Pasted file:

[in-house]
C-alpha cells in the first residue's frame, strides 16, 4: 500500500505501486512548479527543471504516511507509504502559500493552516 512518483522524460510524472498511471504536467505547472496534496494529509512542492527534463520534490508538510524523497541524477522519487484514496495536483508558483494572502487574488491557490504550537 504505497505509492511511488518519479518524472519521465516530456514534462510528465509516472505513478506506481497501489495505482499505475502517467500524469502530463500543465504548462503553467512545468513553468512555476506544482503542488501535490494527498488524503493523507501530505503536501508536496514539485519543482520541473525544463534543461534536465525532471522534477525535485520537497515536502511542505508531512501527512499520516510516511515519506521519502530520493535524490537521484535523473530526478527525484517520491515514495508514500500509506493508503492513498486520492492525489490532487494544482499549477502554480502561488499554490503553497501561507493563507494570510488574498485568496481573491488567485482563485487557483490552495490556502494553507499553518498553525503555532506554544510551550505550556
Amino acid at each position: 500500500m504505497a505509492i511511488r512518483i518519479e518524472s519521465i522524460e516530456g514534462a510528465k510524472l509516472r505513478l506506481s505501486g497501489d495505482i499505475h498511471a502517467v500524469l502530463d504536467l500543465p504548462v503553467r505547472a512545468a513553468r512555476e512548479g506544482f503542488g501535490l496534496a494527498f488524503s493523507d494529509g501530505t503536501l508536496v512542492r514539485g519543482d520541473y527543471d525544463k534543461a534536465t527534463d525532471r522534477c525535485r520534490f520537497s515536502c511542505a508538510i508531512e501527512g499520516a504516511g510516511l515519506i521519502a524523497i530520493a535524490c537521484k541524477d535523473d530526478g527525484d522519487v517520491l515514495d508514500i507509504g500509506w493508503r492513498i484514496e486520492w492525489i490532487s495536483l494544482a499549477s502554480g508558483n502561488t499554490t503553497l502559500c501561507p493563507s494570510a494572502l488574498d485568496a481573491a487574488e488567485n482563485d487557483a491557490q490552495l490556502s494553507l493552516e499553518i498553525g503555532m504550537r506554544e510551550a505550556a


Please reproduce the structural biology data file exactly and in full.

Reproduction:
[in-house]
C-alpha cells in the first residue's frame, strides 16, 4: 500500500505501486512548479527543471504516511507509504502559500493552516 512518483522524460510524472498511471504536467505547472496534496494529509512542492527534463520534490508538510524523497541524477522519487484514496495536483508558483494572502487574488491557490504550537 504505497505509492511511488518519479518524472519521465516530456514534462510528465509516472505513478506506481497501489495505482499505475502517467500524469502530463500543465504548462503553467512545468513553468512555476506544482503542488501535490494527498488524503493523507501530505503536501508536496514539485519543482520541473525544463534543461534536465525532471522534477525535485520537497515536502511542505508531512501527512499520516510516511515519506521519502530520493535524490537521484535523473530526478527525484517520491515514495508514500500509506493508503492513498486520492492525489490532487494544482499549477502554480502561488499554490503553497501561507493563507494570510488574498485568496481573491488567485482563485487557483490552495490556502494553507499553518498553525503555532506554544510551550505550556
Amino acid at each position: 500500500m504505497a505509492i511511488r512518483i518519479e518524472s519521465i522524460e516530456g514534462a510528465k510524472l509516472r505513478l506506481s505501486g497501489d495505482i499505475h498511471a502517467v500524469l502530463d504536467l500543465p504548462v503553467r505547472a512545468a513553468r512555476e512548479g506544482f503542488g501535490l496534496a494527498f488524503s493523507d494529509g501530505t503536501l508536496v512542492r514539485g519543482d520541473y527543471d525544463k534543461a534536465t527534463d525532471r522534477c525535485r520534490f520537497s515536502c511542505a508538510i508531512e501527512g499520516a504516511g510516511l515519506i521519502a524523497i530520493a535524490c537521484k541524477d535523473d530526478g527525484d522519487v517520491l515514495d508514500i507509504g500509506w493508503r492513498i484514496e486520492w492525489i490532487s495536483l494544482a499549477s502554480g508558483n502561488t499554490t503553497l502559500c501561507p493563507s494570510a494572502l488574498d485568496a481573491a487574488e488567485n482563485d487557483a491557490q490552495l490556502s494553507l493552516e499553518i498553525g503555532m504550537r506554544e510551550a505550556a